Shere Ali must have felt that the advice to preserve the independence
of his kingdom by making terms with the English, was a mere mockery
of his troubles. If he had not been convinced that the British Govern-
ment's terms, whatever form they might assume, would be such as he
could not accept, he would not have allowed himself to be goaded into
war, and the promise given to the Russian Ambassador failed to
reassure him. Independence was an elastic term that might mean
much or little, and he could not trust the Russian Government to look
too closely into the interpretation that the British Government might
see fit to give to it. Kaufmann's second letter made it too clear that
the Amir would be an unwelcome guest, for the permission to visit
Tashkent, contained in the third, to afford him any gratification. Yet
his disappointment found no expression in the one letter — his last —
which served as an answer to the three communications.^ In his

^ Central Asia. No. 1 (1881 ), pp. 24, 25.
2 Ibid. p. 25.


correspondence with Foreign Governments he had always maintained
a dignified reserve, more or less tinged with irony, and he preserved
that attitude to the last. There was irony in his brief acknowledg-
ment of " the royal favours of the Emperor," and of Kaufmann's
" sweet expressions," and in his assurance of his own " desire for a
joyous interview with the latter" ; and no one can deny dignity to the
brief reference to his own illness, " sent by the decree of God," to
the request to Kaufmann to consider as true whatever the Ministers
whom he was despatching to wait upon him, might state regarding the
affairs of his kingdom, or to his praise of the " noble qualities and good
manners " of General Rosgonoff and his companions. Sick, helpless,
and deserted, he was yet a prince whose word was to be accepted, and
whose praise honoured him on whom it was bestowed.

Shere Ali might write that his intention to continue his journey was
unchanged, but he knew that his travels, hardly begun, had already
ended. There was nothing to be gained by going on, and it was idle to
think of going back. A sovereign who, in the crisis of his country's
fate, had misjudged his duty, could never again sit on the throne of
Afghanistan. The news that continued to reach him from Kabul, must
have added to his self-reproach. Everywhere the English advance
bad been checked by natural difficulties. One part of Stewart's army,
which had begun to push forward towards Herat, had come to a stand-
still on the Helmand ; another portion had occupied Khelat-i-Ghilzai,
only to fall back upon Kandahar. Browne's forces were still station-
ary at Jellalabad, unable to move for lack of carriage. Roberts's
troops, compelled to withdraw from Khost and weather-bound on the
Peiwar Kotal, were daily being thinned by disease ; there was no sign
of that rapid advance on Kabul, of that general occupation of Afghan-
istan, the expectation of which had seemed to justify him in placing
the Hindu Kush between himself and his enemies. Wliat might not
have been achieved against them if he had remained at Kabul, and,
sinking his differences with his son, who had even less love of British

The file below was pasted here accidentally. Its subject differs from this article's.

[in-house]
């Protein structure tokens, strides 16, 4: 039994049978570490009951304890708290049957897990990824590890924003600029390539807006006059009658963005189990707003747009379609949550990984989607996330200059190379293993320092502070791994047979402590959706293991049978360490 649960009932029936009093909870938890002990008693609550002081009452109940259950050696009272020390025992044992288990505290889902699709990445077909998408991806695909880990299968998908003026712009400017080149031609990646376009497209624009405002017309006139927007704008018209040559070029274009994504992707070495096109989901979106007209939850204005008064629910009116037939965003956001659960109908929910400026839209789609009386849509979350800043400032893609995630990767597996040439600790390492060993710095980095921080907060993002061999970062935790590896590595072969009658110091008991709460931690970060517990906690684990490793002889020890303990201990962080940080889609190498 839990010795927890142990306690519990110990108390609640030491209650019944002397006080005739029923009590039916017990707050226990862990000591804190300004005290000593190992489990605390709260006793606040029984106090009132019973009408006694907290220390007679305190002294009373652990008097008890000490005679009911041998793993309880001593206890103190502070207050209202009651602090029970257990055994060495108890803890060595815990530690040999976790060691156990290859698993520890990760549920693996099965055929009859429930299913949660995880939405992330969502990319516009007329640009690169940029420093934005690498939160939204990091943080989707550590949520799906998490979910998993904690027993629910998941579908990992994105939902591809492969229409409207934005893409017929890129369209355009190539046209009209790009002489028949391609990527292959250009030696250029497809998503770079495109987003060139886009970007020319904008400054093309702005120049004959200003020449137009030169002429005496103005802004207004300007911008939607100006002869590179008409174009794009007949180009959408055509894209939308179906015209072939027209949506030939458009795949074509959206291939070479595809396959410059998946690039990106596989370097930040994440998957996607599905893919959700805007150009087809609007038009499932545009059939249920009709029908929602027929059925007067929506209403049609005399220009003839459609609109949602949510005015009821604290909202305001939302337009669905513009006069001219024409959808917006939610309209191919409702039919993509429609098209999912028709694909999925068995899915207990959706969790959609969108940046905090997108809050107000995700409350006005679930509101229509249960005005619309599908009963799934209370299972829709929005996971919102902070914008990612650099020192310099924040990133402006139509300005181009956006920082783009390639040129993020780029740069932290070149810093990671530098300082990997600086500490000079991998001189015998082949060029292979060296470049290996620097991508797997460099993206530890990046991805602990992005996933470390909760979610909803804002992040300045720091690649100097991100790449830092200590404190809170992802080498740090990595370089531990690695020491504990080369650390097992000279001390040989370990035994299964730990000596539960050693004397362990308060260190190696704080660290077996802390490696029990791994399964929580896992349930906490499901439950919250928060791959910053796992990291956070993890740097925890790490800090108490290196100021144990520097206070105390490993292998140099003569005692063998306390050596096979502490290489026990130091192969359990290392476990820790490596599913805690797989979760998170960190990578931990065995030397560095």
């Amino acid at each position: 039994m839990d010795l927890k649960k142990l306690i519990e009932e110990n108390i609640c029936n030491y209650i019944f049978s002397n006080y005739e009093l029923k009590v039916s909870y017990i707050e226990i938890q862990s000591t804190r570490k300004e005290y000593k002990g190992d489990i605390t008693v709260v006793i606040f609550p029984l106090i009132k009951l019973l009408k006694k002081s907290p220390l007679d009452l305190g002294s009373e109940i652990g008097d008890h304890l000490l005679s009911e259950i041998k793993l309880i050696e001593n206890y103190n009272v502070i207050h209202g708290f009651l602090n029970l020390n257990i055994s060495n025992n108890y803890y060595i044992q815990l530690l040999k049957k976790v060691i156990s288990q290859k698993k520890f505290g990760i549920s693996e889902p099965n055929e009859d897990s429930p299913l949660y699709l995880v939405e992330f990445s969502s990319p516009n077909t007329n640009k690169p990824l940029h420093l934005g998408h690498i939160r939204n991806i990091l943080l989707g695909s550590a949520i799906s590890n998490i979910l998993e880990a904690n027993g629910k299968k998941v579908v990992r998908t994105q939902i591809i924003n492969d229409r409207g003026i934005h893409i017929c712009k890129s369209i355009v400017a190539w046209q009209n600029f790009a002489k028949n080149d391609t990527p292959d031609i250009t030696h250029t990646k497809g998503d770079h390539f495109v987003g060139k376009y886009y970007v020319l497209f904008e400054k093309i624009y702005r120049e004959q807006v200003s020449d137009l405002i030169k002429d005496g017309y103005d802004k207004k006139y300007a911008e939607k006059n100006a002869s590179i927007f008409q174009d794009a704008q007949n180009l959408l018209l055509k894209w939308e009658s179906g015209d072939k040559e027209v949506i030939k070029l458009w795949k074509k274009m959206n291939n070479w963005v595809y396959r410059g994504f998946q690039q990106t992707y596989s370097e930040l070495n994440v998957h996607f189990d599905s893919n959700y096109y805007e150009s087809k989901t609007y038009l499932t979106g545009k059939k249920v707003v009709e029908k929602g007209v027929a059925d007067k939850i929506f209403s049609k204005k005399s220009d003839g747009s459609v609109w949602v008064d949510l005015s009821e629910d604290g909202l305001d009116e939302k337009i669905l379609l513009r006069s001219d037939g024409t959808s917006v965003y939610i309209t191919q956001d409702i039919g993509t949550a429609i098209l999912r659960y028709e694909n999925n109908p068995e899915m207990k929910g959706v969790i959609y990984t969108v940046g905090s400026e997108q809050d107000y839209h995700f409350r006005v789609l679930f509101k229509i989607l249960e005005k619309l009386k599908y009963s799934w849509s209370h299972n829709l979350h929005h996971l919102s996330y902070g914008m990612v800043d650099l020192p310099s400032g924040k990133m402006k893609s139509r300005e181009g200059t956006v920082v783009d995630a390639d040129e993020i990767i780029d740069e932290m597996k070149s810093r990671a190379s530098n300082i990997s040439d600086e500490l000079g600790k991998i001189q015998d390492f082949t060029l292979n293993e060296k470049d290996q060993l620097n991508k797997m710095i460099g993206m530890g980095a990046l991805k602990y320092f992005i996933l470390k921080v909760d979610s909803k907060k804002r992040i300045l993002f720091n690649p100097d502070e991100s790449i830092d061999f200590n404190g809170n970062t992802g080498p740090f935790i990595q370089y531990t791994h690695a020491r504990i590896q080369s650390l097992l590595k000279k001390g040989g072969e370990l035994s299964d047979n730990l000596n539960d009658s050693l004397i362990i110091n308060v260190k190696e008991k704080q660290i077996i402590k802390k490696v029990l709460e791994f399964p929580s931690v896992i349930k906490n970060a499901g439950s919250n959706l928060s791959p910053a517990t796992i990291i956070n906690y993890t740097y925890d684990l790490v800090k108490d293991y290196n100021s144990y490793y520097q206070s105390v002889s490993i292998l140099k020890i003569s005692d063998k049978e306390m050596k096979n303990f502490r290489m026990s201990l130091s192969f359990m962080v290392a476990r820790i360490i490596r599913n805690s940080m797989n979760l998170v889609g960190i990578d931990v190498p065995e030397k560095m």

domination than himself, had worked with him for tlieir common
cause ?

It is easy to believe that thoughts such as these must have crowded
upon the Amir's failing mind and reconciled him to death ; and there is
nothing improbable in the story told by one of his companions at Mazir-i-
Sliarif to an officer of the British Survey Department/ of how he made
no effort to recover, but refused food, medicine and consolation, and
died lamenting his folly in having left his friends to seek aid from his
enemies. He passed away on the 21st of February, 1879, in his fifty-
sixth year, after a life of exceptional activity, marked by varied vicissi-
tudes of fortune. In his childhood, he had witnessed the first British
invasion of Afghanistan, and had shared his father's Indian exile. In
his early manhood, he had contributed to the successes which crowned
Dost Mahomed's steady determination to reconstitute and consoHdate
his former kingdom, and on the death of his brother, Gholam Hyder
Khan, he was rewarded for his ability and valour by being appointed
heir to the throne ; a costly reward, which involved him in years of
sanguinary struggle with his two elder half-brothers, who had been
passed over in his favour. Driven from his capital and, again and
again, defeated in his attempts to return thither, he showed himself
resourceful in raising fresh armies, and brave and skilful in leading
them ; and though, in his nephew, Abdur Rahman, he encountered a
man as bold and capable as himself, that prince, handicapped by the
tyranny of his uncle Afzul and the vices of his father, Azim Khan,
had to fly the field when popular feeling in Kabul veered round to the
side of the legitimate ruler of Afghanistan.

The subsequent events of Shere Ali's life, so far as they
brought him into contact with the British and Russian Govern-
ments, have been told in the foregoing pages. Of his internal
government comparatively little is known, but that it did not
entirely disappoint the hopes with which he had inspired Lord

1 Mr. G. B. Scott.


Mayo, is proved by the testimony borne to its fruits by Lord
Northbrook, in 1876. He may not always have shown himself per-
fectly just and merciful ; but, at least, he consohdated his kingdom,
commanded the loyalty and devotion of the officers who helped in its
administration, and taught the most lawless of his subjects to appre-
ciate the advantages of a firm rule.i If his firmness effected fewer
improvements in the condition of his people than Abdur Rahman
afterwards carried through, it must be remembered that he had a much
shorter reign, and, that by entering into an alhance with a civilized
State, he deprived himself of the liberty to clear the ground for reforms
by cutting off the heads of all who might be suspected of wishing to

Online LibraryH. B. (Henry Bathurst) HannaThe second Afghan war, 1878-79-80 : its causes, its conduct and its consequences (Volume 2) → online text (page 13 of 32)